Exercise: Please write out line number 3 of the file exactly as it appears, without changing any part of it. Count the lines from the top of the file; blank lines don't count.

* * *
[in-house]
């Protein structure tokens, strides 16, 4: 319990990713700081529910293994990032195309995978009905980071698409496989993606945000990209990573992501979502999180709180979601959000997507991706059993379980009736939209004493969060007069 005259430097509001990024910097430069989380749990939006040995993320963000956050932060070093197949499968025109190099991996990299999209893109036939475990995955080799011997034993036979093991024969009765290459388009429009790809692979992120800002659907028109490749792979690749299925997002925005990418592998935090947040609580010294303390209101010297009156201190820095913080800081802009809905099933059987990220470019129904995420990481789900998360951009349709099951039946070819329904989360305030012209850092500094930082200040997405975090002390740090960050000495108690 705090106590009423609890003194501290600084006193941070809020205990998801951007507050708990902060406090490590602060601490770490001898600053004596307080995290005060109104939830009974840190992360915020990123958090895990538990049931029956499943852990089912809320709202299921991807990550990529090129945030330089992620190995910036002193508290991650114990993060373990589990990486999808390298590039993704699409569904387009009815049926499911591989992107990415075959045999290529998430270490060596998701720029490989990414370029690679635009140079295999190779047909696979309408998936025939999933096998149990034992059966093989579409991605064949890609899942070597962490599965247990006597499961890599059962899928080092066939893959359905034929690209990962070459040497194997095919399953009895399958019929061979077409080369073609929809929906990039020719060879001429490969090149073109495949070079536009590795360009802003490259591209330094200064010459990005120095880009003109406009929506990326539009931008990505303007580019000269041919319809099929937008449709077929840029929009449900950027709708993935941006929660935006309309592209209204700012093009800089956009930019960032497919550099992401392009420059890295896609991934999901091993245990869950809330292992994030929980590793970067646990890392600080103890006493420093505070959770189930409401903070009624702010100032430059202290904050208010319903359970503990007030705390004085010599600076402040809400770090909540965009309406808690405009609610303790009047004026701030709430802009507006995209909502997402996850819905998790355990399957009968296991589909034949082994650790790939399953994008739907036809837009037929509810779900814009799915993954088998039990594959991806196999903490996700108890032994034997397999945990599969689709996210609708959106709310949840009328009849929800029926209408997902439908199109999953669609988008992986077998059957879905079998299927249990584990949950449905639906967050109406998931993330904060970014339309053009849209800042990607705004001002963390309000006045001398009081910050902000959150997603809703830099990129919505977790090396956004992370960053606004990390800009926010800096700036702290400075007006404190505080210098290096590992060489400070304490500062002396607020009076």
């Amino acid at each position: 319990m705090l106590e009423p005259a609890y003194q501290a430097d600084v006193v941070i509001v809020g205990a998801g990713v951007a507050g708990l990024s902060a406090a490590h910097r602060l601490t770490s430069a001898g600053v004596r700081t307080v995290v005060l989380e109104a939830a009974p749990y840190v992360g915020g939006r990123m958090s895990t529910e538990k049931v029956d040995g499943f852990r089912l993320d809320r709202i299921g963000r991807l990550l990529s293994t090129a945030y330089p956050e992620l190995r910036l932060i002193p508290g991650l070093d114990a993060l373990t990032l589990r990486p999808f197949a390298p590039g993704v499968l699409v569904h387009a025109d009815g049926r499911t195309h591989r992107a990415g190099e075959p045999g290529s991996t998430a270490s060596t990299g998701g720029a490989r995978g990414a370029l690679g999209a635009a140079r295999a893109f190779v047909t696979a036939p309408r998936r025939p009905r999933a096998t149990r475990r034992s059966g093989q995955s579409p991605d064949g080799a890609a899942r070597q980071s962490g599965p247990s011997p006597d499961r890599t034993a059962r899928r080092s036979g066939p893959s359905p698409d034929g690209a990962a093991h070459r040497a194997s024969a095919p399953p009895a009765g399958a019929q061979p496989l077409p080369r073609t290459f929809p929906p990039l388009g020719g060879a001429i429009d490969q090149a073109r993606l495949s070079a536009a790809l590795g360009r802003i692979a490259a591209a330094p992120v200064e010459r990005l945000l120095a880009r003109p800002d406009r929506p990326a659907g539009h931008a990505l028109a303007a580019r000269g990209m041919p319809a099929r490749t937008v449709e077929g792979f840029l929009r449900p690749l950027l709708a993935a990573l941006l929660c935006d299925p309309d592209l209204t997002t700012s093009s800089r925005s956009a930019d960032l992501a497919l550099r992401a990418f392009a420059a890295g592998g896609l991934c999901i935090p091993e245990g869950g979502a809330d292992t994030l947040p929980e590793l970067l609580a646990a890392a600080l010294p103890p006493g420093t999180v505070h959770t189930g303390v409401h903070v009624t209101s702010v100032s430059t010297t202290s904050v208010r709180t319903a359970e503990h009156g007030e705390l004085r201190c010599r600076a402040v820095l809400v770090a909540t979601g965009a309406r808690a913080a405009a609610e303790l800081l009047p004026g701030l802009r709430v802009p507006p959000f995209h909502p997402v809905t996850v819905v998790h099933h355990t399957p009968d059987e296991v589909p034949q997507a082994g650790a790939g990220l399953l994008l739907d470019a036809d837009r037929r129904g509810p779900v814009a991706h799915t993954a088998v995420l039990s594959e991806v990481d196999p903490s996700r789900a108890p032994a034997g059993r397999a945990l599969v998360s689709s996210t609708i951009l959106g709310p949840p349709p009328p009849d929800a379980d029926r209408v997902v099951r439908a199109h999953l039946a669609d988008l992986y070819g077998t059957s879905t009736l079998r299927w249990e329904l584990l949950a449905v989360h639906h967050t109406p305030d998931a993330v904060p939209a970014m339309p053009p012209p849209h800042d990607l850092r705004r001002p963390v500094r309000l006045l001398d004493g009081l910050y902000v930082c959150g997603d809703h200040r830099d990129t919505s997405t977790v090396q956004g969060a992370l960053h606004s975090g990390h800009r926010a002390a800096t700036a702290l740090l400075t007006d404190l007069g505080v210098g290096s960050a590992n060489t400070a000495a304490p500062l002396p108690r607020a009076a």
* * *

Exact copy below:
């Amino acid at each position: 319990m705090l106590e009423p005259a609890y003194q501290a430097d600084v006193v941070i509001v809020g205990a998801g990713v951007a507050g708990l990024s902060a406090a490590h910097r602060l601490t770490s430069a001898g600053v004596r700081t307080v995290v005060l989380e109104a939830a009974p749990y840190v992360g915020g939006r990123m958090s895990t529910e538990k049931v029956d040995g499943f852990r089912l993320d809320r709202i299921g963000r991807l990550l990529s293994t090129a945030y330089p956050e992620l190995r910036l932060i002193p508290g991650l070093d114990a993060l373990t990032l589990r990486p999808f197949a390298p590039g993704v499968l699409v569904h387009a025109d009815g049926r499911t195309h591989r992107a990415g190099e075959p045999g290529s991996t998430a270490s060596t990299g998701g720029a490989r995978g990414a370029l690679g999209a635009a140079r295999a893109f190779v047909t696979a036939p309408r998936r025939p009905r999933a096998t149990r475990r034992s059966g093989q995955s579409p991605d064949g080799a890609a899942r070597q980071s962490g599965p247990s011997p006597d499961r890599t034993a059962r899928r080092s036979g066939p893959s359905p698409d034929g690209a990962a093991h070459r040497a194997s024969a095919p399953p009895a009765g399958a019929q061979p496989l077409p080369r073609t290459f929809p929906p990039l388009g020719g060879a001429i429009d490969q090149a073109r993606l495949s070079a536009a790809l590795g360009r802003i692979a490259a591209a330094p992120v200064e010459r990005l945000l120095a880009r003109p800002d406009r929506p990326a659907g539009h931008a990505l028109a303007a580019r000269g990209m041919p319809a099929r490749t937008v449709e077929g792979f840029l929009r449900p690749l950027l709708a993935a990573l941006l929660c935006d299925p309309d592209l209204t997002t700012s093009s800089r925005s956009a930019d960032l992501a497919l550099r992401a990418f392009a420059a890295g592998g896609l991934c999901i935090p091993e245990g869950g979502a809330d292992t994030l947040p929980e590793l970067l609580a646990a890392a600080l010294p103890p006493g420093t999180v505070h959770t189930g303390v409401h903070v009624t209101s702010v100032s430059t010297t202290s904050v208010r709180t319903a359970e503990h009156g007030e705390l004085r201190c010599r600076a402040v820095l809400v770090a909540t979601g965009a309406r808690a913080a405009a609610e303790l800081l009047p004026g701030l802009r709430v802009p507006p959000f995209h909502p997402v809905t996850v819905v998790h099933h355990t399957p009968d059987e296991v589909p034949q997507a082994g650790a790939g990220l399953l994008l739907d470019a036809d837009r037929r129904g509810p779900v814009a991706h799915t993954a088998v995420l039990s594959e991806v990481d196999p903490s996700r789900a108890p032994a034997g059993r397999a945990l599969v998360s689709s996210t609708i951009l959106g709310p949840p349709p009328p009849d929800a379980d029926r209408v997902v099951r439908a199109h999953l039946a669609d988008l992986y070819g077998t059957s879905t009736l079998r299927w249990e329904l584990l949950a449905v989360h639906h967050t109406p305030d998931a993330v904060p939209a970014m339309p053009p012209p849209h800042d990607l850092r705004r001002p963390v500094r309000l006045l001398d004493g009081l910050y902000v930082c959150g997603d809703h200040r830099d990129t919505s997405t977790v090396q956004g969060a992370l960053h606004s975090g990390h800009r926010a002390a800096t700036a702290l740090l400075t007006d404190l007069g505080v210098g290096s960050a590992n060489t400070a000495a304490p500062l002396p108690r607020a009076a």